There’s a reason why HBO had a twenty-five-minute recap of Game of Thrones‘ third season in preparation for the fourth: the tales have become more varied and twisted than the swords that make up the Iron Throne. Picking up halfway through A Storm of Swords‘ story (the massive third book of the Song of Ice and Fire series), Game of Thrones‘ new season had a lot to catch up on, and a lot to explain moving forward. The most powerful and meaningful sequence though was its first: the Lannisters are not just conquering their enemies, they’re gobbling them up and repurposing them. Hit the jump for more.
“Two Swords” took an interesting approach to a season opener; it wasn’t explosive, but expository in nature. There’s a lot of narrative ground to cover, and the episode covered oodles of it. Last season, the tightest and best episodes were the ones that had the narrowest focus. Like in the book series, just as viewers get settled into one POV, we’re shuttled over to another one. If it happens too quickly, it’s hard to digest anything. So, the episodes that focus on the fewest (of the many, many) characters tend to be the most successful, because they expand the story the most and give over more time to characterization rather than plot points.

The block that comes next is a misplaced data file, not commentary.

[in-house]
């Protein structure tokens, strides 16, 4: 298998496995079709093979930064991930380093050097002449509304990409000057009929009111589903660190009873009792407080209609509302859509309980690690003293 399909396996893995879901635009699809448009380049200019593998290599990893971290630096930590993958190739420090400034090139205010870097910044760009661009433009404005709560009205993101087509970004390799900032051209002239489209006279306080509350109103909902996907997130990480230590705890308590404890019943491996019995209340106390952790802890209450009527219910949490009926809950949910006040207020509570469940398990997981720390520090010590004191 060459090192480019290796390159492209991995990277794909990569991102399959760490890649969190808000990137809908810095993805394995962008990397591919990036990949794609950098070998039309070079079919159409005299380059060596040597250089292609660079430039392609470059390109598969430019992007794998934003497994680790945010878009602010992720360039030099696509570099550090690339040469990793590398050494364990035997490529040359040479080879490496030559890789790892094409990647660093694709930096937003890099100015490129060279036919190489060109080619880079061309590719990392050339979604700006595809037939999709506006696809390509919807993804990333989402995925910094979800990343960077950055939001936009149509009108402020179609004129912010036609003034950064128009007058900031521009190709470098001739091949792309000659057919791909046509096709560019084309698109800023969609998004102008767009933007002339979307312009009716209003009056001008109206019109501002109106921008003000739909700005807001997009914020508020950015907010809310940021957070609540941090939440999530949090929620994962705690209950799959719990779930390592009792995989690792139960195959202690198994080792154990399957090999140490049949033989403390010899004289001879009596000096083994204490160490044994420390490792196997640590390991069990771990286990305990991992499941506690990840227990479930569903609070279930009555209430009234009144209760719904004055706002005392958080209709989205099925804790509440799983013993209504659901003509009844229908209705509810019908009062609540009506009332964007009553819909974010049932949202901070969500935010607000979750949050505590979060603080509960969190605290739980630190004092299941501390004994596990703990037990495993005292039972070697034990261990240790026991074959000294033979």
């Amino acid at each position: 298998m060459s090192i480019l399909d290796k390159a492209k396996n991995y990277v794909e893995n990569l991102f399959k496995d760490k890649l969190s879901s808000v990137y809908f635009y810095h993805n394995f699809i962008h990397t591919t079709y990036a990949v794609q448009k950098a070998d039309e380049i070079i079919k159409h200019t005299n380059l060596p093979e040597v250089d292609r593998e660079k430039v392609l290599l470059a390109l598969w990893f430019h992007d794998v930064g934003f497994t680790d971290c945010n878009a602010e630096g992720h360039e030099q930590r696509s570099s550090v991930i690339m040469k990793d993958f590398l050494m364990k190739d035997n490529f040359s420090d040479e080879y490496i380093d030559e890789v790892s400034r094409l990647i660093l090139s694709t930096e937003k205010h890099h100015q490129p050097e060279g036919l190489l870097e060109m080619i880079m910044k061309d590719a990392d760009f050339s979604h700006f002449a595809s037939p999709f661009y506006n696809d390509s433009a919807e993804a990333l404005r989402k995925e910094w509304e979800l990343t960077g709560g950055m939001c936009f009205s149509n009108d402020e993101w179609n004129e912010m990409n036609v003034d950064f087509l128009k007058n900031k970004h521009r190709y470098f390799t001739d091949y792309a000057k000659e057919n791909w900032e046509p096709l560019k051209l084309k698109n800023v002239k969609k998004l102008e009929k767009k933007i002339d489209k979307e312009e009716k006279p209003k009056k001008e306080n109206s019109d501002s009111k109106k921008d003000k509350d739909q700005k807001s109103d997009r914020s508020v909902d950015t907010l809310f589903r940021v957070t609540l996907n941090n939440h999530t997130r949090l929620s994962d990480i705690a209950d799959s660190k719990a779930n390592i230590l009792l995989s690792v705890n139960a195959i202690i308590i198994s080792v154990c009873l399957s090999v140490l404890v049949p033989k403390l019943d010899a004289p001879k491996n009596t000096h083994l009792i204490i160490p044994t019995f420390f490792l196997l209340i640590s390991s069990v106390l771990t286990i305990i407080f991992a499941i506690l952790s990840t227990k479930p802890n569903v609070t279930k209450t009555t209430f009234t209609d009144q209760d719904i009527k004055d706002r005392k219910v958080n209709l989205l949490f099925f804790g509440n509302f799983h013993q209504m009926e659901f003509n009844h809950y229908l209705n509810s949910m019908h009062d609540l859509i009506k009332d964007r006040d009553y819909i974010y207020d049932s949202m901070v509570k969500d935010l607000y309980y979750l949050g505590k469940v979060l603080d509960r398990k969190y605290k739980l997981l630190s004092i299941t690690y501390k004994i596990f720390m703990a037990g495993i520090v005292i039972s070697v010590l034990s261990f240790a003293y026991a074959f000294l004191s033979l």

But, despite its almost exhaustive scope, “Two Swords” made the smart choice to feature most of POVs viewers were waiting for: Dany watches her dragons feed — and grow out of control — while cultivating her crush on Daario (newly recast as Michel Huisman); Jon Snow is on trial for killing the Halfhand and running off with the Wildings, but is spared because of his helpful spying; The Hound and Arya are now bound together, post-Red-Wedding, and now even more so thanks to a killing spree. Joffrey remains a shit.